CHICAGO — A targeted cancer drug from AstraZeneca and Merck & Co. sparked some cautious optimism earlier this year, when the companies revealed it had delayed tumor growth in certain pancreatic cancer patients already on chemotherapy.
Fuller results from the trial, presented Sunday at the American Society of Clinical Oncology's annual meeting, show why: A typical patient given AstraZeneca and Merck's Lynparza went nearly twice as long without disease progression compared to those given placebo.
Yet a first look at whether Lynparza lengthened patient lives found no significant difference in overall survival between the two groups. While an interim analysis, the finding highlights the difficulties in addressing pancreatic cancer, known to be particularly hard to treat.
POLO, as the study is called, looked at 154 patients with metastatic pancreatic cancer who have mutations in a gene called BRCA. Researchers believe these mutations increase the risk of developing select cancers — including pancreatic, where an estimated 4% to 7% of patients have them.
Patients whose tumors had not advanced on chemotherapy were given Lynparza in hopes of staving off later tumor growth. After two years, 22% on Lynparza maintenance therapy had no disease progression, compared to less than 10% on placebo. Median progression-free survival, the main objective of the study, was 7.4 months versus 3.8 months, respectively.
"There are people on the study who are now living into their third year," Suzanne Cole, a medical oncologist at University of Texas Southwestern Medical Center, said in an interview with BioPharma Dive.
"Just the idea of somebody having this incredibly long response and their survival shifting from a 12-month time point to a two-and-a-half-year time point is incredible."
An interim analysis on survival was conducted after roughly half of the participants in the study died. Median overall survival, or OS, stretched to 18.9 months and 18.1 months in the drug and placebo groups, according to data being published Sunday in the New England Journal of Medicine. A final survival analysis is planned for later.
Investigators noted that OS results could have been affected by the fact that patients in the placebo group whose tumors progressed were subsequently given other therapies during the trial period.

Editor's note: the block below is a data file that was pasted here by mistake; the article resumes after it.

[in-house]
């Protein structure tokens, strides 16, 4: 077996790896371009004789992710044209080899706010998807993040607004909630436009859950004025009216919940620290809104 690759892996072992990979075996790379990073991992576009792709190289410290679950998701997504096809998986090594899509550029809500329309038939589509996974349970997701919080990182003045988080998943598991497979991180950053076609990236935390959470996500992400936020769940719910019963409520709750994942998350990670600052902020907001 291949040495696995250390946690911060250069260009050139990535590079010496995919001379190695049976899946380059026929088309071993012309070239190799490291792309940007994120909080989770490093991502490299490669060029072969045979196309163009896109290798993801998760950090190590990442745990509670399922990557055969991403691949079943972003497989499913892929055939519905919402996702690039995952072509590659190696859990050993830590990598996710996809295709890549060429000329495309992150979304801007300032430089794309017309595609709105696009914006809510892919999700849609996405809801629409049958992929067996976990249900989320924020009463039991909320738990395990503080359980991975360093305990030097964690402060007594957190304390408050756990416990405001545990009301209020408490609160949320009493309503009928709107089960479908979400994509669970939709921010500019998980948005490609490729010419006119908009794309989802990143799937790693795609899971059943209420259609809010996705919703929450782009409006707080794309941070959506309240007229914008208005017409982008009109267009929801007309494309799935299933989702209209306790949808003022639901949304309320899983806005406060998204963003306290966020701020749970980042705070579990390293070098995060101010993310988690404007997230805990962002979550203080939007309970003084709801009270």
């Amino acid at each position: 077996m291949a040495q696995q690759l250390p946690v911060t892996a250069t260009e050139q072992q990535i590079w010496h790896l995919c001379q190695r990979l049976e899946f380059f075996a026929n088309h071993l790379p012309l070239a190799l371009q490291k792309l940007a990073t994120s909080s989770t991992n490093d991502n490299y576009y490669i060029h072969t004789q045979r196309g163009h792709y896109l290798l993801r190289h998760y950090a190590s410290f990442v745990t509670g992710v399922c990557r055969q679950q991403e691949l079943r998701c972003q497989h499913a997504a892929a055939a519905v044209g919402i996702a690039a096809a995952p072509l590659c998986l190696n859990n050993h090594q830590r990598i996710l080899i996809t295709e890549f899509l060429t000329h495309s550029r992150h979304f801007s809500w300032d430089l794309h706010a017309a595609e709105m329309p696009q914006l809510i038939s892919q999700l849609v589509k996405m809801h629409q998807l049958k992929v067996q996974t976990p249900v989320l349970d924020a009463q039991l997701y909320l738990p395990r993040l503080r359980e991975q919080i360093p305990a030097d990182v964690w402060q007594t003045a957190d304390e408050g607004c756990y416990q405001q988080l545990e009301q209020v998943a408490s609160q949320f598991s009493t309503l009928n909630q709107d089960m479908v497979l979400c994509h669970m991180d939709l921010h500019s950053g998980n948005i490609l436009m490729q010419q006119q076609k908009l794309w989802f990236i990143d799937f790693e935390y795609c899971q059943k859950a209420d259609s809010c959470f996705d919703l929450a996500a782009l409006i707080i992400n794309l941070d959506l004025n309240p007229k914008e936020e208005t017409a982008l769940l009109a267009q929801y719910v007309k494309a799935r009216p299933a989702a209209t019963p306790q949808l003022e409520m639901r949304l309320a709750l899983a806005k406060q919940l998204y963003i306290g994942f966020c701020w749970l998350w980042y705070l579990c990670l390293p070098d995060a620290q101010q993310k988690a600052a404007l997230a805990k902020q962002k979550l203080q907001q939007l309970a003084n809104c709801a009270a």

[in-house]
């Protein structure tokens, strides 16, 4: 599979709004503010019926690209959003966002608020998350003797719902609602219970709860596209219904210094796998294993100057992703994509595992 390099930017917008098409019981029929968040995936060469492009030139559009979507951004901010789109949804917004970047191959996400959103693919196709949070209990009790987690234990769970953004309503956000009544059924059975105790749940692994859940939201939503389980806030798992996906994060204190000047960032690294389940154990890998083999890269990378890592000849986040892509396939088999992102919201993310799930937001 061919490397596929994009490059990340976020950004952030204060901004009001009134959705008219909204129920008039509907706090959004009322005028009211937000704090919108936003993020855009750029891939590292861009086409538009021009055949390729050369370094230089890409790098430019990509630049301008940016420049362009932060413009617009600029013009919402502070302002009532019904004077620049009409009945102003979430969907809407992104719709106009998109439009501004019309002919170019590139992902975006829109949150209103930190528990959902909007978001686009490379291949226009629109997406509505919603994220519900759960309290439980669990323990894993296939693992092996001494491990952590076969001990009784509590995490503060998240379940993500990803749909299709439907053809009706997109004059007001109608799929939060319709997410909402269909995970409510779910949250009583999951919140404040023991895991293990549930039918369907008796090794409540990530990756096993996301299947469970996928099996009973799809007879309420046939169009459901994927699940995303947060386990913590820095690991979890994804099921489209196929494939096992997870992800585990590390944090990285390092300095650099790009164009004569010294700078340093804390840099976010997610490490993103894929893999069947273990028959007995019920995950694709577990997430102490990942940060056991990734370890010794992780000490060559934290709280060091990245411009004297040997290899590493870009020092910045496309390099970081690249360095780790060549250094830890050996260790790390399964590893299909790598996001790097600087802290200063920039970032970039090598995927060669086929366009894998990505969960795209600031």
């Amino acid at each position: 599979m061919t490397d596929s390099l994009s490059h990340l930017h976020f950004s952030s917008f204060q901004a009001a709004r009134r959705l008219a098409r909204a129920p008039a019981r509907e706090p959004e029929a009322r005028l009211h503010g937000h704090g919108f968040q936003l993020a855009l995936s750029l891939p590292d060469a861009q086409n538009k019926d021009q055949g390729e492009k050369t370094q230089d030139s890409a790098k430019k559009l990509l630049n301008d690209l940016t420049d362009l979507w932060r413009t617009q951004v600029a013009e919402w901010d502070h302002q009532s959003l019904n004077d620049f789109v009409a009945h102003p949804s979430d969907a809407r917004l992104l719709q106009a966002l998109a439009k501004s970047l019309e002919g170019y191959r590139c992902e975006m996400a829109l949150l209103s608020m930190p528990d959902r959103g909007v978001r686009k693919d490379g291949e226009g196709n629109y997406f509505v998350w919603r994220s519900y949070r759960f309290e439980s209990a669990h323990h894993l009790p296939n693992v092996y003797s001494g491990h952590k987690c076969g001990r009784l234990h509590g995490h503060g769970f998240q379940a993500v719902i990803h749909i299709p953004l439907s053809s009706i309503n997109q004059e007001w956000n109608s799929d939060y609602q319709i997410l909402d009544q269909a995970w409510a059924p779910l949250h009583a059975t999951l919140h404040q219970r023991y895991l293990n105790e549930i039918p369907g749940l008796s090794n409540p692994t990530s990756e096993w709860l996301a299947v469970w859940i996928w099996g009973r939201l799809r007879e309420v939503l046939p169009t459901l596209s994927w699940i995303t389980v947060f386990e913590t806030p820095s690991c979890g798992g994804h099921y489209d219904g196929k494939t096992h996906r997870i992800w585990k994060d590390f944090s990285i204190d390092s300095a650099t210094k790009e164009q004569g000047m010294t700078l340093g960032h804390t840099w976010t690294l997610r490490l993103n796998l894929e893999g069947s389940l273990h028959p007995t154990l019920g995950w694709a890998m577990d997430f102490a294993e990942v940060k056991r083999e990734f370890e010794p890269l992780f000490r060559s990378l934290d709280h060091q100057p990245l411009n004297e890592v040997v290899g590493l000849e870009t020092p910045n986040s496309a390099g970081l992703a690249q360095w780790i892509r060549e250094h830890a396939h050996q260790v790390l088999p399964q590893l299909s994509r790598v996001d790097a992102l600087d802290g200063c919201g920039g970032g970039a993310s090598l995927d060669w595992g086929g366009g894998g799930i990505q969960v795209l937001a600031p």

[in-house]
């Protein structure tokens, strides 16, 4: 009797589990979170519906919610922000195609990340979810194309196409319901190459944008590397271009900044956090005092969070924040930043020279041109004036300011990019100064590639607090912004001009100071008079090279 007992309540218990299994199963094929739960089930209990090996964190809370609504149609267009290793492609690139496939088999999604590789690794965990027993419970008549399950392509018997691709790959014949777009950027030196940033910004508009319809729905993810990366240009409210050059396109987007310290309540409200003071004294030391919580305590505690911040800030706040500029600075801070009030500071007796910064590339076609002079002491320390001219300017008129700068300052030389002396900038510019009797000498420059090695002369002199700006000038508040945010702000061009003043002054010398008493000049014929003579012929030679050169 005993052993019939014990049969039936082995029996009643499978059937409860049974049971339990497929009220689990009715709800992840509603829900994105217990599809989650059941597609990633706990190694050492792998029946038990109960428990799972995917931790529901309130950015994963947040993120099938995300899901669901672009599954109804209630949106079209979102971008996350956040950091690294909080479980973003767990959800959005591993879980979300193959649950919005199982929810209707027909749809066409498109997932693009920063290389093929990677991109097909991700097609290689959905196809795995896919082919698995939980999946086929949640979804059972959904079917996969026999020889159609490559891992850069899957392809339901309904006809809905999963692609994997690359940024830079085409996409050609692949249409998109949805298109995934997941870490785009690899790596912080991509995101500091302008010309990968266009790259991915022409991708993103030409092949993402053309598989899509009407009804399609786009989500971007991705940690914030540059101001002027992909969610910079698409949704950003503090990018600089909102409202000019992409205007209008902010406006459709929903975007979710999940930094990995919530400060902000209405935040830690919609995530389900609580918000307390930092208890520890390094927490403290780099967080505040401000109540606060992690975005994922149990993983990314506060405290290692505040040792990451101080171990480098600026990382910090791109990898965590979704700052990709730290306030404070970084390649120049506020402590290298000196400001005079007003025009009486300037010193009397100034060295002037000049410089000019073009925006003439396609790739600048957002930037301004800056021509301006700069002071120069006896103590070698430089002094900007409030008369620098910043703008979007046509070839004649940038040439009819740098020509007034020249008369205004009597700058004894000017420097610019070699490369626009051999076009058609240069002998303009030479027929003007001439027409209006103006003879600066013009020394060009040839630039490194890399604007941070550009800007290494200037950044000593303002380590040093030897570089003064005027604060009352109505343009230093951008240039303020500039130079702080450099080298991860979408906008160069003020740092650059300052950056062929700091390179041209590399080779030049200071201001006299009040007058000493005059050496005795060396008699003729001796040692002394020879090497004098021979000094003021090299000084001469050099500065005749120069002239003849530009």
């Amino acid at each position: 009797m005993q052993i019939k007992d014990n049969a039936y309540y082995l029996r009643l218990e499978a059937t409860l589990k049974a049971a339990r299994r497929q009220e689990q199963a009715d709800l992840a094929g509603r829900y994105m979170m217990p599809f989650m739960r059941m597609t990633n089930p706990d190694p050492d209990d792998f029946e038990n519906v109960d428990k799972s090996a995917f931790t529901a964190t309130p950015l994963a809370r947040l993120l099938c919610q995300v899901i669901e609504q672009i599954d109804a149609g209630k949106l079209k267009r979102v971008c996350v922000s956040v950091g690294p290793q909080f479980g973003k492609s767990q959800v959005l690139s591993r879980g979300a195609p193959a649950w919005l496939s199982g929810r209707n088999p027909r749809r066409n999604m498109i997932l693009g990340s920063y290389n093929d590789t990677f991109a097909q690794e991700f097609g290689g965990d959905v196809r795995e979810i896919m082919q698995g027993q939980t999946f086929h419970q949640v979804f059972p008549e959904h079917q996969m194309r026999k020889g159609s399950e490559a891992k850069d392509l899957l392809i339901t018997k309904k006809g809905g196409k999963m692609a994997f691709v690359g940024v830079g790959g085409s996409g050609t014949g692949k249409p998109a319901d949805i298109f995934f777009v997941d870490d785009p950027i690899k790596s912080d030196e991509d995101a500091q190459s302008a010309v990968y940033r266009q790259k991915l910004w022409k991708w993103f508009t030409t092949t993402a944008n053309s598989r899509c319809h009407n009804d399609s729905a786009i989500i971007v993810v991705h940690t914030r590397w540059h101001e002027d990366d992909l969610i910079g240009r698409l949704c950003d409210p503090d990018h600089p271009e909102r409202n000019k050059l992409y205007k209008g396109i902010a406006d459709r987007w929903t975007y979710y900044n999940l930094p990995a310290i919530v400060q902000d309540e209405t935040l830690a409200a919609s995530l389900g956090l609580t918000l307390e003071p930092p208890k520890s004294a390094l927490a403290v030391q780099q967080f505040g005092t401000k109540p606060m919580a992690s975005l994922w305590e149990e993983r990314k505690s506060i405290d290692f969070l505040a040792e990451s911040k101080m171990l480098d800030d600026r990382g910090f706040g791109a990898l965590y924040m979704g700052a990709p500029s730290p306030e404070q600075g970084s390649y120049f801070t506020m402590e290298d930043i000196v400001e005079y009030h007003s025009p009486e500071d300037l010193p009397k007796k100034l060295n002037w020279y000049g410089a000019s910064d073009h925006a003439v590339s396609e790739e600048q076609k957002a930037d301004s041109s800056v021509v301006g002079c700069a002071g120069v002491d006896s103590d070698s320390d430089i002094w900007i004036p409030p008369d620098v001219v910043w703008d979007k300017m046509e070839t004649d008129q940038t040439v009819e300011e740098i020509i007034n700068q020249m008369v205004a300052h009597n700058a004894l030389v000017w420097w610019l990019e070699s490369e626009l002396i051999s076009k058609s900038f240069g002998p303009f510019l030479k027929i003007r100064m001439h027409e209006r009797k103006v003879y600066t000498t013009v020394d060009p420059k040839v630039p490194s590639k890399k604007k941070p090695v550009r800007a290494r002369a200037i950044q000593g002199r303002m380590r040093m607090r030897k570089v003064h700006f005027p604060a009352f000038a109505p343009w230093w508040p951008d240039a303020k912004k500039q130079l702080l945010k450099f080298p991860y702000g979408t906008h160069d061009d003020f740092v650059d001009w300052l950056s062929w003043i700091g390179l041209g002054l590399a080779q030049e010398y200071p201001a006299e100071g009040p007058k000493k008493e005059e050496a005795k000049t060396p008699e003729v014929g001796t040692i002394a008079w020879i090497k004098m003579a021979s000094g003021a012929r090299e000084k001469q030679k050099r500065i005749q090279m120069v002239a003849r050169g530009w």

"There are many reasons why you might miss OS in clinical trials, including crossover," Olivier Nataf, vice president of U.S. oncology at AstraZeneca, told BioPharma Dive.
Nataf added that further study is needed to better understand the effects Lynparza has on BRCA-mutated pancreatic cancer. He said that, moving forward, a focus will be evaluating the drug in patients with less advanced disease, or perhaps in combination with other pharmaceuticals.
POLO additionally found a less than 3-point difference in health-related quality-of-life scores between the Lynparza and placebo groups, as measured by a 100-point scale.
AstraZeneca announced the trial's success on PFS in late February, but specific data points weren't made public until the disclosures at ASCO and in NEJM. Quality of life and OS were secondary endpoints in POLO.
Response rates were greater in the Lynparza group. There, 20% of patients experienced some degree of tumor shrinkage — double the 10% seen in the placebo group. Two patients experienced complete responses, both of which were in the Lynparza group and remained ongoing at the time of data cutoff.
Despite drugmakers' best efforts, new and more effective treatments for pancreatic cancer have been elusive. In the last 12 months alone, therapies from Celgene, Merrimack Pharmaceuticals, and AbbVie and Johnson & Johnson have failed in the clinic.
As a result, long-term PFS and OS remain low in pancreatic cancer. Research cited in the NEJM article indicates that patients treated with standard-of-care first-line therapies typically go six months before their disease advances, and fewer than 10% live longer than five years following diagnosis.
AstraZeneca, along with a handful of other drug developers, are trying to see whether PARP inhibitors, a drug class that includes Lynparza, can extend those timelines.
PARP inhibitors prevent a kind of protein from repairing broken DNA. BRCA mutations effectively do the same, though with a different protein. The thinking is that using a PARP inhibitor in patients who already have BRCA mutations would prevent cancer cells from repairing themselves, thereby causing them to destruct.
But while PARP inhibitors and other targeted cancer therapies have shown promise, it's worth noting that only a small percentage of patients are eligible to receive them. In POLO, just 7.5% of the 3,315 patients screened had germline BRCA mutations.
"I am still wanting the magic solution for the 95% of people who don't have the BRCA mutation," Cole said. "These incremental improvements in this particular slice of the population are fantastic. However, we have to keep finding treatments for the people that are unlucky to not have that mutation that's driving their cancer."
Lynparza is one of four PARP inhibitors to have hit the United States market.
The Food and Drug Administration first approved it in 2014 as a fourth-or later-line treatment for BRCA-mutated ovarian cancer. It has since racked up a couple other indications, including for use as a first-line maintenance therapy for BRCA-mutated, advanced epithelial ovarian, fallopian tube or primary peritoneal cancer who are in complete or partial response to platinum-based chemotherapy.
Clovis Oncology and GlaxoSmithKline's Tesaro are assessing their own PARP inhibitors in clinical trials of pancreatic patients too.